In light of this Supreme Court ruling, employers should demand administrative exhaustion when it first answers a Title VII claim or in its original motion for dismissal of a claim.
Revised W-4 Coming
After many workers unexpectedly received lower tax refunds or higher tax bills for 2018, the IRS announced plans to issue an updated Employees Withholding Certificate that clarifies how to select filing status, claim allowances and claim exemptions in order to avoid underpaying income taxes. A draft of the W-4 for 2020 appears on the IRS website.
Vote on Raising Federal Minimum Wage Expected This Summer
U.S. House leaders intend to bring the Raise the Wage Act (H.R. 582) to a floor vote by August. The bill calls for incrementally raising the federal minimum wage from $7.25/hour to $15/hour by 2024 and then indexing it to median wage growth. Congress last approved a minimum wage increase in 2009, and June 16, 2019, marked the longest period without an increase since the federal minimum wage was created in 1938.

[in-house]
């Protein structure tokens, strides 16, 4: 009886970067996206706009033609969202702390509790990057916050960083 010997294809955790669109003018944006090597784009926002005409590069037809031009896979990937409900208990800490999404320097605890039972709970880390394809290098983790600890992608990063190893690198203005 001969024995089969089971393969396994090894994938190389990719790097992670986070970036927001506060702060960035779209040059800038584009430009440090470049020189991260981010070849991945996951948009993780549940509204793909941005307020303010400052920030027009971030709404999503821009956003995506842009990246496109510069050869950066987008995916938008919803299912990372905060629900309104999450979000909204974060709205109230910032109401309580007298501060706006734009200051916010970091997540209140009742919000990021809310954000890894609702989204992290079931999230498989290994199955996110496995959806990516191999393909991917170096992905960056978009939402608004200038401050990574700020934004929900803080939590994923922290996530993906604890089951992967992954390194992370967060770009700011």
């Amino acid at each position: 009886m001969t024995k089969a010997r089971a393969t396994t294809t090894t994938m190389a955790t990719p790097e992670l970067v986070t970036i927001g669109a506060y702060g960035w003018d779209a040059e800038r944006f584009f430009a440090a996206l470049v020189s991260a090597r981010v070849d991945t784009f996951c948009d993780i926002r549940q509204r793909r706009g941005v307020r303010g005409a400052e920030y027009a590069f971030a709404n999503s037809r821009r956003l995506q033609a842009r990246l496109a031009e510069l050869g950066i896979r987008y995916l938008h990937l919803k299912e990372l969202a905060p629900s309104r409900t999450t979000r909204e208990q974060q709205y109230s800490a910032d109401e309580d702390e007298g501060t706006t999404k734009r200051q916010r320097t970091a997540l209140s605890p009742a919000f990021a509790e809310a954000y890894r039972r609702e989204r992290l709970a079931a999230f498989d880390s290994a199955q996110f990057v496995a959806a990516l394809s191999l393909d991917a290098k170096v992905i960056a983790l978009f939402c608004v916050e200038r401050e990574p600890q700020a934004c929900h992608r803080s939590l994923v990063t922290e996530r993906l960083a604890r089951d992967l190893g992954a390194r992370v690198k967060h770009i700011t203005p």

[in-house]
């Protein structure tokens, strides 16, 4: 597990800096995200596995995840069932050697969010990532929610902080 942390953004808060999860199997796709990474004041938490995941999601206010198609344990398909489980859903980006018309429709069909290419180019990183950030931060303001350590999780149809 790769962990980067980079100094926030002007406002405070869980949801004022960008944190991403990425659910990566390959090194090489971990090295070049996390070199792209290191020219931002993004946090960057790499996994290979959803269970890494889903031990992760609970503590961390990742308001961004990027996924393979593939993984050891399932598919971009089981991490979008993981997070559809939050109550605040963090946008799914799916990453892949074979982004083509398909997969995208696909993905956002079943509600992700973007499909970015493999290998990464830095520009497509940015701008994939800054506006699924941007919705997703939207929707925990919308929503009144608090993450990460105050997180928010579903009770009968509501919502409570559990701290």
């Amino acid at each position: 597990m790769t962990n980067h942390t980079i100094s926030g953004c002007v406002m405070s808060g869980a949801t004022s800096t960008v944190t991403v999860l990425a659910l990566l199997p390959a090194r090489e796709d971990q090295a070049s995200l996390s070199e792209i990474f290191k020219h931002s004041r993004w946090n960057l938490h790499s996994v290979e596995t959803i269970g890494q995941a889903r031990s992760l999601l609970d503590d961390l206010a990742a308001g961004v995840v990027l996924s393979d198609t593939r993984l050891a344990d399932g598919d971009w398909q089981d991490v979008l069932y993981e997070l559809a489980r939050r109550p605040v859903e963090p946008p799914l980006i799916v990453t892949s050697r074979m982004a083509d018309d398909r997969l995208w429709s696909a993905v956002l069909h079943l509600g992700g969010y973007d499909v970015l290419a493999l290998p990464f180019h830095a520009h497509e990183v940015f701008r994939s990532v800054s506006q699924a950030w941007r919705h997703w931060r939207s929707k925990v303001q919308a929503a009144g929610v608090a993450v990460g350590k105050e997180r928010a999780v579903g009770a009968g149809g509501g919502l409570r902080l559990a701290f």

Proposed Law Would Make Employees Earning Nearly $51K Eligible for Overtime
The Restoring Overtime Pay Act of 2019 (H.R. 3197/S. 1786) calls for setting the salary threshold for overtime eligibility at the 40th percentile of wages in the lowest wage census region. Reps. Bobby Scott (D-Va.) and Mark Takano (D-Calif.) introduced the House version of the bill, and Sens. Sherrod Brown (D-Ohio) and Patty Murray (D-Wash.) are sponsoring the Senate version. Proponents of the legislation say the change to overtime rules would affect about 4.6 million workers.
House Panel Moves to Strengthen Protections Against Age Discrimination in Employment
The U.S. House Committee on Education and Labor has voted to send the Protecting Older Workers Against Discrimination Act (H.R. 1230) to the full House. The bill was introduced to reverse the U.S. Supreme Court’s decision in Gross v. FBL Financial Services, where a 5-4 majority held that plaintiffs in cases brought under the Age Discrimination in Employment Act (ADEA) must prove that age was the sole motivating factor for an employer to take an adverse employment action. The legislative fix to the ADEA is seen as needed because plaintiffs in discrimination cases brought under Title VII of the Civil Rights Act of 1964 can succeed with a “mixed motive” argument that discriminatory intent was just one of the reasons for an adverse employment action.
For additional information, please contact IPMA-HR Executive Director Neil Reichenberg at email@example.com.